Founded in 1979, North Atlantic Ballet, originally titled Dragongarde, was the brain-child of ex-Boston ballet dancers Skip Warren and Rachel Whitman. Its initial performance took place during First Night in Boston, where the company performed A Telemann Suite, with choreography by Skip. After a move to Georgia for a year to dance with the Atlanta Ballet, the couple, now married with twin daughters Sarah and Lucy, re-located to Cape Ann, Massachusetts in 1981.
Following a summer teaching at Windhover Performing Arts Camp, the couple established a ballet school in Gloucester, called North Atlantic DanceArts, in an effort to bring quality dance training to the area. They also taught in Boston, at Tania Babushkina’s ballet studio on Boylston St., where they took over the lease that year when Mme. Babushkina retired. Along with the studio came several promising student dancers and complete sets and costumes for the Nutcracker!
They were also fortunate to discover several adult professional dancers living on the North Shore who were interested in working with them, and they were able to start the ballet company, now re-named North Atlantic Ballet. With the assistance of manager/dancer Barbara McCoy and Board member Sherri Lassiter, NAB quickly got its non-profit status, and was able to produce its first full-length Nutcracker on the Fuller School stage in Gloucester. The following spring they produced Hansel and Gretel, also in Gloucester.
Perhaps because of the duality of the company’s bases, both in Gloucester and Boston, it seemed natural to try to find a performance venue in the Boston area. In 1982, NAB was invited to perform its Nutcracker at the Strand Theatre in Dorchester. The company developed a school program which bussed inner-city students into the theatre to see 10 am performances of the Nutcracker, with evening and matinee shows for the general public on the weekends. This program was so successful that the Board of the Strand asked the company to become resident for the year. This led to an 11-year relationship between NAB and the Strand Theatre. Various full-length ballets and chamber repertory were produced for the general public, as well as for local school children, while the company held the residency.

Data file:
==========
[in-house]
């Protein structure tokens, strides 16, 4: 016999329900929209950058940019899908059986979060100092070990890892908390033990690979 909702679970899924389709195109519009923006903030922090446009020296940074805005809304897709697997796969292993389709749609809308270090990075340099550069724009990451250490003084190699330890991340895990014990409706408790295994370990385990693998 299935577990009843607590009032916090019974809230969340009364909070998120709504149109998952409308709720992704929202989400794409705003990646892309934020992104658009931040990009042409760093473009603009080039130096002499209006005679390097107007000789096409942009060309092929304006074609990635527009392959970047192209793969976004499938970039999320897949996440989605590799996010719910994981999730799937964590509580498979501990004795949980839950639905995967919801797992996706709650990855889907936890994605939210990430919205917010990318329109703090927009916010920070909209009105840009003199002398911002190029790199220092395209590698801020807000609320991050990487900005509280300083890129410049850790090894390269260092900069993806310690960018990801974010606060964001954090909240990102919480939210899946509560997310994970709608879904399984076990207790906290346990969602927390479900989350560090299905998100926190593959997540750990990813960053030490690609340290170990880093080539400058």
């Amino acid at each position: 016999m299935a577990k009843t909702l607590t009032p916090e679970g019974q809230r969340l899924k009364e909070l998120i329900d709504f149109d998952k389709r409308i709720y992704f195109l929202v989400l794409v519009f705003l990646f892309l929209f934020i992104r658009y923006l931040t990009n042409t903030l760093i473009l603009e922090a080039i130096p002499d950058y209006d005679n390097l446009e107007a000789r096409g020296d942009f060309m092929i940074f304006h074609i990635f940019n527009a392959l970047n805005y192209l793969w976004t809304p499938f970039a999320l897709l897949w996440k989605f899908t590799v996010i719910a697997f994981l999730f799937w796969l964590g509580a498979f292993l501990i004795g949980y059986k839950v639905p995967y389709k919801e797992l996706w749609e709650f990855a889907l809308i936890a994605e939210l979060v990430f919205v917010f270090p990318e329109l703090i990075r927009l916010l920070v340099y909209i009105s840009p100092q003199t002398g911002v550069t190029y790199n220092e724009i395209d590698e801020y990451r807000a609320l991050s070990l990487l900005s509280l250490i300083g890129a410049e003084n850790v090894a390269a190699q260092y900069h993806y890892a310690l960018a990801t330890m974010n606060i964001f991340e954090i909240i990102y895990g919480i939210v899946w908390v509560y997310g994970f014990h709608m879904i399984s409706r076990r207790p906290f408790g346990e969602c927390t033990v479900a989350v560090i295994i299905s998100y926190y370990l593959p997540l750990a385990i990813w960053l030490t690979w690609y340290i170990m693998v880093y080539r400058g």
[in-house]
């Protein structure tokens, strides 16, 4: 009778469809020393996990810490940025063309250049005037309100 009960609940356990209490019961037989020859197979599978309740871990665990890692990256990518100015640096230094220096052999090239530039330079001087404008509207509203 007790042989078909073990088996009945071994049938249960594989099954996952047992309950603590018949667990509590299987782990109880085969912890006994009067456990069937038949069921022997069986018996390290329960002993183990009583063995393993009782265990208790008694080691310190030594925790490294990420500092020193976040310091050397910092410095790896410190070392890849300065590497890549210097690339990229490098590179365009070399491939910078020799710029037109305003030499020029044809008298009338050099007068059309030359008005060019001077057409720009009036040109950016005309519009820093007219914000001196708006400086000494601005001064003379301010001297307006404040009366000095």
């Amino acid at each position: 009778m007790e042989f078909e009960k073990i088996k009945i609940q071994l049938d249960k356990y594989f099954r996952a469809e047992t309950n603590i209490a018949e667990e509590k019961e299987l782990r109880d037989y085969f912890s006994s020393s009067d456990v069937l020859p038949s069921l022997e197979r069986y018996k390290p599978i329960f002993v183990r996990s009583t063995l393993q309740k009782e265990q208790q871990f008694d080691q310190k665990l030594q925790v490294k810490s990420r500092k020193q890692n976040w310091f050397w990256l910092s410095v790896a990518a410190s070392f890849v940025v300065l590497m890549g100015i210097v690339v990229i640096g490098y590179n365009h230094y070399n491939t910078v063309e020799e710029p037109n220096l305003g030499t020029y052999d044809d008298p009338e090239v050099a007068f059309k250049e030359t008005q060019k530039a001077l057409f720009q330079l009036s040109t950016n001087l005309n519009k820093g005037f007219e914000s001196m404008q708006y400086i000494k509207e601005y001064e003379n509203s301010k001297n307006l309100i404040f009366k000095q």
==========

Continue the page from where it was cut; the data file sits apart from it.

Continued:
In 1983, NAB became part of the Mass. Artists-in-Residence program, where they gave lecture-demonstrations and performed in local schools. The company was also accepted by the Mass. Cultural Council and the Young Audiences of America’s rosters, which enabled them to tour New England with their productions. Financially, NAB was starting to attract the attention of corporate and private foundations such as the Globe Foundation, the Stevens Foundation, and the Rockefeller Family Trust. The company also gained artistic strength, when Skip and Rachel created an original folk-ballet called Dogtown Phantoms, a tribute to the people of the first settlement, called Dogtown, on Cape Ann. The music was original sea shanties, composed by Gloucester musician, Ivar Baerentsten, and performed live by him and his wife for the ballet. The performances took place not only at the Strand, but also outdoors that summer, at the Harbor Loop in Gloucester, and were received with much enthusiasm. Dogtown Phantoms became the signature piece for the company, and a documentary was filmed about it and aired on the local Cape Ann tv station.
The next couple of years were rocky financially, however, for both the school and the company, and despite their best efforts to keep the Gloucester school going, it wasn’t making enough money to justify keeping it open and had to close its doors. Fortunately, Skip found a ballet school in Copley Square, Boston, willing to let the company lease rehearsal space, and in 1984 the company and the school settled there. Larissa Lavishchuk, a Ukrainian certified Vaganova teacher, was hired to teach the children in the Vaganova syllabus, and she became the ballet mistress for the company as well. The company continued its residency at the Strand and also toured New England, however, several small and competitive ballet companies had sprung up in the Boston area, and the Boston Ballet had reinstated its school performance programs, which deflected the funding and audiences away from NAB.
In 1988, Thomas Vacanti, a dancer with the company, became the associate director, filling the vacancy left by Rachel Whitman. By 1990, NAB had closed the Boston studio and moved again, this time to Orleans on Cape Cod, at the invitation of the Academy of Performing Arts. The company remained active there until 2003.
In 2013, Skip Warren died of AIDS related cancer. But not before he helped his daughter Lucy Warren-Whitman with the enormous task of resurrecting the company and breathing life back into it for the 21st century as North Atlantic Dance Theatre.